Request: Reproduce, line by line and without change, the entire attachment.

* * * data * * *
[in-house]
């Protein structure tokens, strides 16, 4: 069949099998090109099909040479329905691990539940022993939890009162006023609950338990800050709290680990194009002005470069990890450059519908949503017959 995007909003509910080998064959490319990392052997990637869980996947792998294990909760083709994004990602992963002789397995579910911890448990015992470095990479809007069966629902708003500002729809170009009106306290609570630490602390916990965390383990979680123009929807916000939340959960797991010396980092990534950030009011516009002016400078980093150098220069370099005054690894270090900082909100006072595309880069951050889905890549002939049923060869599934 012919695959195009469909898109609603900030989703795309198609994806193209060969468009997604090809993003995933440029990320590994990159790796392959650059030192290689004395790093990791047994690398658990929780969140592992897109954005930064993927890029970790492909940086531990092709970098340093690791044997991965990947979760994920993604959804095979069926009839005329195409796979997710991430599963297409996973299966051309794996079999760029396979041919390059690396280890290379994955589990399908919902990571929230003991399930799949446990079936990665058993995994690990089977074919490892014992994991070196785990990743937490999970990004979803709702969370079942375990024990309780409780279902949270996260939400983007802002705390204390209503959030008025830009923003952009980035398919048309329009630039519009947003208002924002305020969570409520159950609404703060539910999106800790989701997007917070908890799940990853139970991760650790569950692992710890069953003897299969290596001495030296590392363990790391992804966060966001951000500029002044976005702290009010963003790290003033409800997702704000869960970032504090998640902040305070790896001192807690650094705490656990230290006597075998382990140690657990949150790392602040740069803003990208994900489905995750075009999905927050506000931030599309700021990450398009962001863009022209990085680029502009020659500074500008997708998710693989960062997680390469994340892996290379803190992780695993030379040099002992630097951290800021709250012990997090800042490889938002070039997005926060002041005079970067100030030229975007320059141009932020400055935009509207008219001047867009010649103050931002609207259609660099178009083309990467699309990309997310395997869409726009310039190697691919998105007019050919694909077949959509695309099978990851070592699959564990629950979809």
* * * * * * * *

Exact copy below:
[in-house]
């Protein structure tokens, strides 16, 4: 069949099998090109099909040479329905691990539940022993939890009162006023609950338990800050709290680990194009002005470069990890450059519908949503017959 995007909003509910080998064959490319990392052997990637869980996947792998294990909760083709994004990602992963002789397995579910911890448990015992470095990479809007069966629902708003500002729809170009009106306290609570630490602390916990965390383990979680123009929807916000939340959960797991010396980092990534950030009011516009002016400078980093150098220069370099005054690894270090900082909100006072595309880069951050889905890549002939049923060869599934 012919695959195009469909898109609603900030989703795309198609994806193209060969468009997604090809993003995933440029990320590994990159790796392959650059030192290689004395790093990791047994690398658990929780969140592992897109954005930064993927890029970790492909940086531990092709970098340093690791044997991965990947979760994920993604959804095979069926009839005329195409796979997710991430599963297409996973299966051309794996079999760029396979041919390059690396280890290379994955589990399908919902990571929230003991399930799949446990079936990665058993995994690990089977074919490892014992994991070196785990990743937490999970990004979803709702969370079942375990024990309780409780279902949270996260939400983007802002705390204390209503959030008025830009923003952009980035398919048309329009630039519009947003208002924002305020969570409520159950609404703060539910999106800790989701997007917070908890799940990853139970991760650790569950692992710890069953003897299969290596001495030296590392363990790391992804966060966001951000500029002044976005702290009010963003790290003033409800997702704000869960970032504090998640902040305070790896001192807690650094705490656990230290006597075998382990140690657990949150790392602040740069803003990208994900489905995750075009999905927050506000931030599309700021990450398009962001863009022209990085680029502009020659500074500008997708998710693989960062997680390469994340892996290379803190992780695993030379040099002992630097951290800021709250012990997090800042490889938002070039997005926060002041005079970067100030030229975007320059141009932020400055935009509207008219001047867009010649103050931002609207259609660099178009083309990467699309990309997310395997869409726009310039190697691919998105007019050919694909077949959509695309099978990851070592699959564990629950979809």